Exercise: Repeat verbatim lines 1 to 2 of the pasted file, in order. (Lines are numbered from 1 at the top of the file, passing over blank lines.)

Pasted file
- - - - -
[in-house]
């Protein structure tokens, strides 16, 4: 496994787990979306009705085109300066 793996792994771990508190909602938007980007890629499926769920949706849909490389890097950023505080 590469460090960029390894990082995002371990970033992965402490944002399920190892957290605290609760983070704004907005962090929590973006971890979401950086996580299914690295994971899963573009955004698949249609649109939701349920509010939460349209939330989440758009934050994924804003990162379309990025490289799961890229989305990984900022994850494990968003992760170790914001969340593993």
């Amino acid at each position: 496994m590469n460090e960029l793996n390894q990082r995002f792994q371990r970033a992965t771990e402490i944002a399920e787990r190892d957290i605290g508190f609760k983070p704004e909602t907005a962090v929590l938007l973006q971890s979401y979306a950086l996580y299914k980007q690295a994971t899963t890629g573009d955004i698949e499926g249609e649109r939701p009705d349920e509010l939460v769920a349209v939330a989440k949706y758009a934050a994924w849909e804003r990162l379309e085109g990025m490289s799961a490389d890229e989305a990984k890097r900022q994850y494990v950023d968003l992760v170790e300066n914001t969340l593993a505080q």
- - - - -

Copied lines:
[in-house]
């Protein structure tokens, strides 16, 4: 496994787990979306009705085109300066 793996792994771990508190909602938007980007890629499926769920949706849909490389890097950023505080 590469460090960029390894990082995002371990970033992965402490944002399920190892957290605290609760983070704004907005962090929590973006971890979401950086996580299914690295994971899963573009955004698949249609649109939701349920509010939460349209939330989440758009934050994924804003990162379309990025490289799961890229989305990984900022994850494990968003992760170790914001969340593993």